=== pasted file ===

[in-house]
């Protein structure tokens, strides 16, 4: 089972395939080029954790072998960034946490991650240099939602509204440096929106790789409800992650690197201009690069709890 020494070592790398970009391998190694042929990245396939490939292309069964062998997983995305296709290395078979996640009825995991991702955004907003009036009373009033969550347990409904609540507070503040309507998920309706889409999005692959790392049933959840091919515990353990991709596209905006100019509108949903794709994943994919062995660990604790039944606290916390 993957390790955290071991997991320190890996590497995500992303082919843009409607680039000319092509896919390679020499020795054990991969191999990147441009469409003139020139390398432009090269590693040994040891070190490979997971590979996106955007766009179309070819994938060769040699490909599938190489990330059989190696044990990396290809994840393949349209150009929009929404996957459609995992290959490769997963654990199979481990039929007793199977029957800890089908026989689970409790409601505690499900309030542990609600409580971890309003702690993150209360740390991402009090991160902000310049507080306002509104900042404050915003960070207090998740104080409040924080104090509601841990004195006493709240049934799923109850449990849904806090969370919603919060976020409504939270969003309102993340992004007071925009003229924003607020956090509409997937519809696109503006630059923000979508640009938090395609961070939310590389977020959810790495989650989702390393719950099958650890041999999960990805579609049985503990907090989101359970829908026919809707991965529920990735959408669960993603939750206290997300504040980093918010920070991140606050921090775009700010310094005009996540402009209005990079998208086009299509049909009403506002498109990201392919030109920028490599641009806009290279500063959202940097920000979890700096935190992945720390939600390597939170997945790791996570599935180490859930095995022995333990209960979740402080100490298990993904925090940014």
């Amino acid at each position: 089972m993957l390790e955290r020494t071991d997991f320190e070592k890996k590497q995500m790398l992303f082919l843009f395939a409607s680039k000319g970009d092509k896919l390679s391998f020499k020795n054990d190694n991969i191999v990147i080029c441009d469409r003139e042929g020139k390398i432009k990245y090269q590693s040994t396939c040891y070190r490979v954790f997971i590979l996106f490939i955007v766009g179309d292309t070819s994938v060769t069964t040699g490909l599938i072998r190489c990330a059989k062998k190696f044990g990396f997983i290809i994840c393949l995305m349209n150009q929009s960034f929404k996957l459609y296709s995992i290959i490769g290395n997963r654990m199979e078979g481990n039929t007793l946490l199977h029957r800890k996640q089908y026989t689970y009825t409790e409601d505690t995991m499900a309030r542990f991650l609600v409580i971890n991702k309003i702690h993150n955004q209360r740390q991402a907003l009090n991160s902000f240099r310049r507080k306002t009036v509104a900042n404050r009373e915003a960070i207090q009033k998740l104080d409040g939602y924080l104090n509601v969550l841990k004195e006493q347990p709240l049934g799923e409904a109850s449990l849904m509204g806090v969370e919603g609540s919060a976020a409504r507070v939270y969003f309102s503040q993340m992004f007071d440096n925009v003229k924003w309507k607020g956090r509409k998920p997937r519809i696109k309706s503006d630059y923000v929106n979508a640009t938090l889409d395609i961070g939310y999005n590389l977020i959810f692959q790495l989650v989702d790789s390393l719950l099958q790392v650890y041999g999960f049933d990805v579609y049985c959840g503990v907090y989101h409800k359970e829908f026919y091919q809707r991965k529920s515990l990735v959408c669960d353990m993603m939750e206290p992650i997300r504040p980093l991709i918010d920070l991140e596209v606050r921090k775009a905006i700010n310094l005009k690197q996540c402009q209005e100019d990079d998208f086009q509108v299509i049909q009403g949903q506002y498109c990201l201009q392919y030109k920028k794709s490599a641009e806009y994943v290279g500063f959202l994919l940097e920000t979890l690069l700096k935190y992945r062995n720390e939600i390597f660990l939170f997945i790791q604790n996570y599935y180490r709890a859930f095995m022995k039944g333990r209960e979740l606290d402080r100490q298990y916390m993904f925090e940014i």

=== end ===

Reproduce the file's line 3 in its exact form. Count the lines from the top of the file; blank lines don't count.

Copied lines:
């Amino acid at each position: 089972m993957l390790e955290r020494t071991d997991f320190e070592k890996k590497q995500m790398l992303f082919l843009f395939a409607s680039k000319g970009d092509k896919l390679s391998f020499k020795n054990d190694n991969i191999v990147i080029c441009d469409r003139e042929g020139k390398i432009k990245y090269q590693s040994t396939c040891y070190r490979v954790f997971i590979l996106f490939i955007v766009g179309d292309t070819s994938v060769t069964t040699g490909l599938i072998r190489c990330a059989k062998k190696f044990g990396f997983i290809i994840c393949l995305m349209n150009q929009s960034f929404k996957l459609y296709s995992i290959i490769g290395n997963r654990m199979e078979g481990n039929t007793l946490l199977h029957r800890k996640q089908y026989t689970y009825t409790e409601d505690t995991m499900a309030r542990f991650l609600v409580i971890n991702k309003i702690h993150n955004q209360r740390q991402a907003l009090n991160s902000f240099r310049r507080k306002t009036v509104a900042n404050r009373e915003a960070i207090q009033k998740l104080d409040g939602y924080l104090n509601v969550l841990k004195e006493q347990p709240l049934g799923e409904a109850s449990l849904m509204g806090v969370e919603g609540s919060a976020a409504r507070v939270y969003f309102s503040q993340m992004f007071d440096n925009v003229k924003w309507k607020g956090r509409k998920p997937r519809i696109k309706s503006d630059y923000v929106n979508a640009t938090l889409d395609i961070g939310y999005n590389l977020i959810f692959q790495l989650v989702d790789s390393l719950l099958q790392v650890y041999g999960f049933d990805v579609y049985c959840g503990v907090y989101h409800k359970e829908f026919y091919q809707r991965k529920s515990l990735v959408c669960d353990m993603m939750e206290p992650i997300r504040p980093l991709i918010d920070l991140e596209v606050r921090k775009a905006i700010n310094l005009k690197q996540c402009q209005e100019d990079d998208f086009q509108v299509i049909q009403g949903q506002y498109c990201l201009q392919y030109k920028k794709s490599a641009e806009y994943v290279g500063f959202l994919l940097e920000t979890l690069l700096k935190y992945r062995n720390e939600i390597f660990l939170f997945i790791q604790n996570y599935y180490r709890a859930f095995m022995k039944g333990r209960e979740l606290d402080r100490q298990y916390m993904f925090e940014i």